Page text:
From March 8, 2004 through January 18, 2008, 134 women enrolled in the study and initiated ART. Twenty-six additional women from the parent cohort were eligible for ART but chose to initiate treatment at a non-research clinic. These women did not differ significantly from those who enrolled in terms of their age, marital status, education, or WHO clinical stage. Pre-ART CD4 counts from outside clinics providing ART to these 26 women were not available for this study. Fewer non-participating women had a documented history of GUD prior to ART initiation (38% vs. 61%, p=0.03).
The enrolled women attended 852 visits from ART initiation through month 6 (median, 7 visits; inter-quartile range [IQR], 6–7 visits). The median CD4 count on ART initiation was 127 (IQR, 79 – 165), and 82 women (61.2%) had a documented history of GUD at any time prior to ART initiation. GUD was reported or observed in 54 women (40.3%) at 85 visits (10.0%). Detection was by examination alone in 32 (37.6%), by report alone in 38 (44.7%), and by both methods for 15 ulcers (17.6%). The presence of GUD by examination was significantly associated with participants’ self report of GUD, both prior to ART initiation (p<0.001) and after starting ART (p<0.001). Syphilis was diagnosed at 5 visits, of which 4 included concurrent examiner identification of GUD. No chancroid was detected by culture of 18 incident atypical ulcers.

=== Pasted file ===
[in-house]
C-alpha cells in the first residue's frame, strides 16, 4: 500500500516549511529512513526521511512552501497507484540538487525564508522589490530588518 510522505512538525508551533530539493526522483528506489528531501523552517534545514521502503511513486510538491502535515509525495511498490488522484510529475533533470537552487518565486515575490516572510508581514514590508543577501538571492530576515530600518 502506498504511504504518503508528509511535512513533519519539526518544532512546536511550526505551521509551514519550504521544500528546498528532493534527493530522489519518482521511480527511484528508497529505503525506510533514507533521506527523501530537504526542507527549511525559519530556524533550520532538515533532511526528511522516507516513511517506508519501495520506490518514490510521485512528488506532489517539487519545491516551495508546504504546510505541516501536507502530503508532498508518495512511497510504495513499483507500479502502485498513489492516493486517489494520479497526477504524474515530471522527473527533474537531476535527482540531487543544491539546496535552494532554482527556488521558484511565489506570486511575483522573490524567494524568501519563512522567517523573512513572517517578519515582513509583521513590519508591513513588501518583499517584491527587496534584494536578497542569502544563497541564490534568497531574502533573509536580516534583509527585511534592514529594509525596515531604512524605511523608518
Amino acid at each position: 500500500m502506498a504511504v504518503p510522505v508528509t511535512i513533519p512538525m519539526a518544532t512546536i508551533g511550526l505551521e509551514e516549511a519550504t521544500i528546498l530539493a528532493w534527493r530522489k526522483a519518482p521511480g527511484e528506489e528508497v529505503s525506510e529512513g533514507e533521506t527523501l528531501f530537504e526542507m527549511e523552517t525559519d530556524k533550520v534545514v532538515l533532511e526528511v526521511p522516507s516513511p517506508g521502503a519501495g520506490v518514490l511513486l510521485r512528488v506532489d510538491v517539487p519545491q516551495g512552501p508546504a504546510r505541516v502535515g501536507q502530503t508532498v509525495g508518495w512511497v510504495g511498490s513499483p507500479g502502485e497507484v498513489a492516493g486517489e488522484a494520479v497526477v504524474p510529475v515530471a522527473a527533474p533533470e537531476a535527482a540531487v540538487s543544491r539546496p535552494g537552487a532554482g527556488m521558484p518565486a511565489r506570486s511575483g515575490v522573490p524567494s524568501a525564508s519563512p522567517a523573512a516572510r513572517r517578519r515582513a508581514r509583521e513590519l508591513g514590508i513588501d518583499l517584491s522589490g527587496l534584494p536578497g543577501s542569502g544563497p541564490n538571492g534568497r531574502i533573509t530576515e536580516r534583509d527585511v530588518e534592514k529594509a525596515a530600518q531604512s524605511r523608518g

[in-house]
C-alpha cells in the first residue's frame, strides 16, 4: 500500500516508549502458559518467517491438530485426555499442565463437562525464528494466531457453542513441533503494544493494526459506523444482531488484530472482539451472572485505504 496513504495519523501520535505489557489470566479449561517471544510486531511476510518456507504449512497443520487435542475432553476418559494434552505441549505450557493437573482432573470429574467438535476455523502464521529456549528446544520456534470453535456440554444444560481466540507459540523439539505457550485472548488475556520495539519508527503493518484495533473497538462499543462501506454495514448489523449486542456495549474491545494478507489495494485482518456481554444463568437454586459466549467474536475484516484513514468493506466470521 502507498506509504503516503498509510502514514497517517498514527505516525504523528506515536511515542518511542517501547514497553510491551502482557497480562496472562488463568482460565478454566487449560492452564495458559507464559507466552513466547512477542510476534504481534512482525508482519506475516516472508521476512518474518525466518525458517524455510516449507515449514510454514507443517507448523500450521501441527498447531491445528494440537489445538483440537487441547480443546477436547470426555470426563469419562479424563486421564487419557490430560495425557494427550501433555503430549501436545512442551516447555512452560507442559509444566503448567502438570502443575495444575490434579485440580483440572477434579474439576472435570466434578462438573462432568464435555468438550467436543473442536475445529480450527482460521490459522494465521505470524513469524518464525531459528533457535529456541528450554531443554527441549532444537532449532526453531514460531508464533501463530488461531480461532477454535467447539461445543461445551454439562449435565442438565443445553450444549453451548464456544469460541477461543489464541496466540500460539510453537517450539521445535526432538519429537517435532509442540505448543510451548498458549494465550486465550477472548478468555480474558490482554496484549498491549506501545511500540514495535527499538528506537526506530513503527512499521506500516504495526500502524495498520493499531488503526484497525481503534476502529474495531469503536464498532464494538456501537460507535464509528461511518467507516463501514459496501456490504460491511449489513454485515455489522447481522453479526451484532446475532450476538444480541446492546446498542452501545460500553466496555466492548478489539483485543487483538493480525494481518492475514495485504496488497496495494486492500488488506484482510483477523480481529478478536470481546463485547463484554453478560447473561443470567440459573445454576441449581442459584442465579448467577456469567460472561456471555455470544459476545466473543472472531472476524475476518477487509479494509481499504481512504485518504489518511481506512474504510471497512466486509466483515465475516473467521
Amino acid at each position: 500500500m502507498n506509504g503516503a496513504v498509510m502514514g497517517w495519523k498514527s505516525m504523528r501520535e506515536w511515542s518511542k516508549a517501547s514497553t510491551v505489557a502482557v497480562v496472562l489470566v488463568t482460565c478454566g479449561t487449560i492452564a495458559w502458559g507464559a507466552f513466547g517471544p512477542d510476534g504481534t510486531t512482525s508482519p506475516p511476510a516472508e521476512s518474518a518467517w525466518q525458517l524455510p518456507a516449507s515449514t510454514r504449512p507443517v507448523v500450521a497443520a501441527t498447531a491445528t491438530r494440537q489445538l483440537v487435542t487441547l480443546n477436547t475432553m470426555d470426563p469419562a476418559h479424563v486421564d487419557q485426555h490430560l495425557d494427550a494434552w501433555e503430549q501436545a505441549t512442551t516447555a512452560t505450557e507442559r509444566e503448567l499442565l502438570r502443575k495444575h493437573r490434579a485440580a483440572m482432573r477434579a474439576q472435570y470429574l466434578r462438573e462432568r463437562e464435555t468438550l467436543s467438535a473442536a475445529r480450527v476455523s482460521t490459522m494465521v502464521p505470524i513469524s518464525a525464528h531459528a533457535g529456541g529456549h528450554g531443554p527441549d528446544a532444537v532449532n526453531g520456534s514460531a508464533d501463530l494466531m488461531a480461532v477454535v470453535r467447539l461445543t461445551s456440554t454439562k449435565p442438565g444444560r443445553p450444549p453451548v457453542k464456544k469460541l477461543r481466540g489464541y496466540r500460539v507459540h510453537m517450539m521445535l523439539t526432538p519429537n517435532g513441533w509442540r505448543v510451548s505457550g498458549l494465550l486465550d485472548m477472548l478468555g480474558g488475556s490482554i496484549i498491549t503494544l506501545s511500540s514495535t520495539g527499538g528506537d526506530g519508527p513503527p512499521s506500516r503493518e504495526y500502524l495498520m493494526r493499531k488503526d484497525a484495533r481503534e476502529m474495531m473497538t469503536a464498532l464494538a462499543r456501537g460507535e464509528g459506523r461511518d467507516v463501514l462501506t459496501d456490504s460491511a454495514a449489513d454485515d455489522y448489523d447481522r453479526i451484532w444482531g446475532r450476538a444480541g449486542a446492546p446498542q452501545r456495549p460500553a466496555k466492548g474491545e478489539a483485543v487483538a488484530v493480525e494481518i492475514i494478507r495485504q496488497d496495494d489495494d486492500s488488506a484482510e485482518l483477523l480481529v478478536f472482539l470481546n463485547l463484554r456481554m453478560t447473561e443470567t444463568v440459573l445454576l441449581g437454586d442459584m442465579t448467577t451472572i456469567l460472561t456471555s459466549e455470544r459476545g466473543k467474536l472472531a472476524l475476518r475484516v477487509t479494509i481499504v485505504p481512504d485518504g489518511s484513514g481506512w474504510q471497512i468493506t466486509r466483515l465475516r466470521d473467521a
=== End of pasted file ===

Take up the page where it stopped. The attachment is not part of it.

GUD prevalence was 9.7% at baseline, increased to 16.7% at month 1, then decreased to 6.4% by month 6. GUD detection was significantly higher among women with a history of GUD (13.9% versus 3.9%, p<0.001), as depicted graphically in . The results of univariate and multivariate logistic regression analysis using GEE are presented in . In univariate analysis, the first month after ART initiation, baseline CD4 count <100 cells/µL, WHO stage 4 disease, and a history of GUD were all significantly associated with GUD detection.
GUD Prevalence by Month from ART Initiation
Predictors of GUD Detected in the 6 Months after ART Initiation
In multivariate analysis, both baseline CD4 count <100 cells/µL and the first month after ART initiation were associated with approximately 2-fold increases in risk of GUD, although the association with baseline CD4 count was reduced to a statistical trend (p=0.06). History of GUD was associated with a 3.8-fold increased risk in GUD after ART initiation. HIV stage was no longer a significant predictor of GUD risk after adjustment for the other variables in the model.
To examine the effect of our GUD definition on the results, we repeated our analyses after restricting our definition of GUD to ulcers detected on examination. In this analysis, point estimates for risk of GUD in months 1–6 after ART initiation were 1.4, 1.2, 0.6, 0.6, 0.4, and 0.4 respectively. This analysis included fewer events, and did not achieve statistical significance for comparisons between different time points. Both CD4 count <100 cells/µL (aOR 2.2, p = 0.04) and history of GUD on examination (aOR 3.5, p = 0.001) remain significant predictors of GUD after ART initiation.